Currency weakness amid emerging market turmoil and disappointing domestic growth outcomes are set to feature prominently in this month’s Monetary Policy Committee (MPC) at the South African Reserve Bank (SARB).

This is according to Maura Feddersen, economist at Strategy&, PwC, who writes that the three-day MPC meeting from 18 to 20 September will determine a suitable interest rate policy that will keep inflation inside the target range of 3-6% annually, ideally anchored towards the middle of the target range.

At the last two MPC meetings, the SARB raised its inflation expectations. SARB Governor, Lesetja Kganyago, noted in July that headline CPI inflation was expected to edge closer towards the upper end of the target range to 5,6% and 5,4% in 2019 and 2020, respectively. In July, the SARB expected headline inflation would peak around 5,7% in the first and second quarters of 2019.

Since the July meeting, renewed rand weakness materialised as emerging market pressures mounted, with the currency losing around R2 in value against the US dollar.

New data also revealed that the South African economy entered its first technical recession since the global financial crisis of 2008/09.

Furthermore, rising oil prices continued to spur local fuel prices, adding to consumer woes. The price per barrel of Brent oil climbed 25% since July. In combination, these developments explain the increase in petrol prices of over 17% since September last year. The price of 95 petrol, for example, increased from R13.72/litre to R16.08/litre, while diesel prices increased 23%.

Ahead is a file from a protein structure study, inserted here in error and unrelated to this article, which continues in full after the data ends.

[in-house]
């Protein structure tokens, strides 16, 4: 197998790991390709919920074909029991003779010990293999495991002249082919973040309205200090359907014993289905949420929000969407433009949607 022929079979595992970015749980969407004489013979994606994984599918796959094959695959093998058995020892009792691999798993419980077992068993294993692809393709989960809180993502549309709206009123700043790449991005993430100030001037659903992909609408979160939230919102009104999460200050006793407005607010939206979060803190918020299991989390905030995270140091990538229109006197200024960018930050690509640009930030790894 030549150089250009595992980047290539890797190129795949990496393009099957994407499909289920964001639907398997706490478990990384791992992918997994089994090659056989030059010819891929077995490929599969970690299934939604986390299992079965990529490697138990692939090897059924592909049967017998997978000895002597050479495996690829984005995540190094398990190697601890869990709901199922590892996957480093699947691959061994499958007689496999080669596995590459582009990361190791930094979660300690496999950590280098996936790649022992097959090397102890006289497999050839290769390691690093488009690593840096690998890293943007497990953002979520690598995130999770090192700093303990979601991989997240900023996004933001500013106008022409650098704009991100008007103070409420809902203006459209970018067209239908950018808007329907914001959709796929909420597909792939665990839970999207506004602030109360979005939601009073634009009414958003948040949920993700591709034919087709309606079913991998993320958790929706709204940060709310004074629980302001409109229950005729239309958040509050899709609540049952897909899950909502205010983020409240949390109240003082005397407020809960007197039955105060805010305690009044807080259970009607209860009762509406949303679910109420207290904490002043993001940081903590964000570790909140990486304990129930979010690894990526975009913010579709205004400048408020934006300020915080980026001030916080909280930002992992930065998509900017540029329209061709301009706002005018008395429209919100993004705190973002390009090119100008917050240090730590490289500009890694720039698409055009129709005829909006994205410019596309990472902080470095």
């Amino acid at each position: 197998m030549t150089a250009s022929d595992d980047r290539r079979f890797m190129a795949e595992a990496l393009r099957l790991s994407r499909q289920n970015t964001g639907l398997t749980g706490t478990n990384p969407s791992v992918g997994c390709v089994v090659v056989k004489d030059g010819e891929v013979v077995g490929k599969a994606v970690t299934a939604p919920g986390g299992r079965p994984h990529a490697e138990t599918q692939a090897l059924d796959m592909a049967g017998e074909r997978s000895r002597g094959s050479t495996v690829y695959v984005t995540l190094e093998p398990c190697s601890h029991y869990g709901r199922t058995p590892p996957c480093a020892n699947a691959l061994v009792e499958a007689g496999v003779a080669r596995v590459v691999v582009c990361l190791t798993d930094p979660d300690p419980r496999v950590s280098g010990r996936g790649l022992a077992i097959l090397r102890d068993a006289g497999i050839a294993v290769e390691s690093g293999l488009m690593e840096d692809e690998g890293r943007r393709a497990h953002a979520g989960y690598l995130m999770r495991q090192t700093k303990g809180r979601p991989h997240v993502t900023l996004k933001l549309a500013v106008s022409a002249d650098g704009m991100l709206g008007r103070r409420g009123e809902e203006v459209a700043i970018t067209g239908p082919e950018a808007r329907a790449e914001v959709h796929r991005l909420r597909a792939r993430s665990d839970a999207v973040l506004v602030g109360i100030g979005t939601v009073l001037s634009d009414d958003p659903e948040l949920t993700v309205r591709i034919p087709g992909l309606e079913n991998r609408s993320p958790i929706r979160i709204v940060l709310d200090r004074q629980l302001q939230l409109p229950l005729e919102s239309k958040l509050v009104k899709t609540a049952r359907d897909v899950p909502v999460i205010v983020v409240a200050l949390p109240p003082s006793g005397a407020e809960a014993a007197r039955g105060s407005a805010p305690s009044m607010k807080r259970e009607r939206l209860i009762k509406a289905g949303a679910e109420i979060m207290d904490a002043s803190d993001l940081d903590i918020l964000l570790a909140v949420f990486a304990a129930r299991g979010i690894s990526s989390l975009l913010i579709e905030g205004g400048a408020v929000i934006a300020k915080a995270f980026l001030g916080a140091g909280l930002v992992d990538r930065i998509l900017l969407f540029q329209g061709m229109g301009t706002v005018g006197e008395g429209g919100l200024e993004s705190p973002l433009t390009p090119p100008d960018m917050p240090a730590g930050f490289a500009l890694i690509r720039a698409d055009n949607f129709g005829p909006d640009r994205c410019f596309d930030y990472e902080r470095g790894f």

At the beginning of the month, the Department of Energy decided to absorb part of September’s petrol price hike in a once-off effort to provide consumers some reprieve in an otherwise difficult economic environment. Nonetheless, future petrol price hikes remain on the horizon and would contribute to higher inflation outcomes in coming months. Indeed, the national energy utility CEF anticipates petrol price increases of as much as R1.14/litre in October.

In addition to a decision on interest rates, the SARB will likely indicate a slight upward adjustment in inflation expectations, as well as a downward revision of economic growth for 2018.

To achieve the SARB’s July expectation of economic growth of 1,2% in 2018, South Africa’s economy would have to expand by an unrealistic 1,8% on average in the second half of the year.

In light of recent economic data, including sharp contractions in business and consumer confidence, the SARB is likely to make a notable downward revision to economic growth to reflect current economic conditions and sentiment.

In spite of expectations of rising inflation in coming months, the SARB is unlikely to hike interest rates in this month’s meeting, albeit warn of a possible hike in November – the last MPC meeting of 2018.

It is likely that the SARB will aim to look past short-term volatilities in the rand exchange rate to focus on longer-term developments associated with developed market monetary policy tightening and domestic economic conditions.

However, if there are indications that recent currency vulnerability will significantly drive up inflation outcomes, the SARB may consider a 25 basis point increase, although current weak economic growth outcomes might keep the SARB from embarking on its hiking cycle just yet.